Nominal  =  Price × Quantity % change in Nominal  =  % change in Price + % change in Quantity  OR  % change in Quantity  =  % change in Nominal – % change in Price

Therefore, the growth rate of real GDP (% change in quantity) equals the growth rate in nominal GDP (% change in value) minus the inflation rate (% change in price).

Note that using this equation provides an approximation for small changes in the levels. For more accurate measures, one should use the first formula shown.

Key concepts and summary

The nominal value of an economic statistic is the commonly announced value. The real value is the value after adjusting for changes in inflation. To convert nominal economic data from several different years into real, inflation-adjusted data, the starting point is to choose a base year arbitrarily and then use a price index to convert the measurements so that they are measured in the money prevailing in the base year.


The “prime” interest rate is the rate that banks charge their best customers. Based on the nominal interest rates and inflation rates given in [link] , in which of the years given would it have been best to be a lender? Based on the nominal interest rates and inflation rates given in [link] , in which of the years given would it have been best to be a borrower?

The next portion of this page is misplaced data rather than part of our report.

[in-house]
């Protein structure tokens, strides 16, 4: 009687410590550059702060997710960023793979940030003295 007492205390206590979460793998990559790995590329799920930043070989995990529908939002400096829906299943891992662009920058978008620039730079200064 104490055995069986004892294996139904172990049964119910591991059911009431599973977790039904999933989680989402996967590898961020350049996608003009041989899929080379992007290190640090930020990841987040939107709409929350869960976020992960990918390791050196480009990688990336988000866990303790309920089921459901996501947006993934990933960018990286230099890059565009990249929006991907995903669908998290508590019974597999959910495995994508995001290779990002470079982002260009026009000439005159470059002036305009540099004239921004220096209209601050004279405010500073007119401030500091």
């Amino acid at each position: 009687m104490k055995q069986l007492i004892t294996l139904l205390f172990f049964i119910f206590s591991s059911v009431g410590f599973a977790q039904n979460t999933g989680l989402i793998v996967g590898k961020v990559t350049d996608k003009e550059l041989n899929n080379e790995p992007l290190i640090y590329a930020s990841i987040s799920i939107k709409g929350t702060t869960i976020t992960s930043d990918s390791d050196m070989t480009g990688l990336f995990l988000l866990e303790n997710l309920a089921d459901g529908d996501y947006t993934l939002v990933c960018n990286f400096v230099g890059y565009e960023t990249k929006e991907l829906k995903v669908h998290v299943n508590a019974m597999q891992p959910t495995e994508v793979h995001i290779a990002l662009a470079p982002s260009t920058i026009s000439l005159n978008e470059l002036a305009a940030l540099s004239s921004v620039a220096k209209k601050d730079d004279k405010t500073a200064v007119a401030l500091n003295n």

Year Prime Interest Rate Inflation Rate
1970 7.9% 5.7%
1974 10.8% 11.0%
1978 9.1% 7.6%
1981 18.9% 10.3%
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A mortgage loan is a loan that a person makes to purchase a house. [link] provides a list of the mortgage interest rate being charged for several different years and the rate of inflation for each of those years. In which years would it have been better to be a person borrowing money from a bank to buy a home? In which years would it have been better to be a bank lending money?

Year Mortgage Interest Rate Inflation Rate
1984 12.4% 4.3%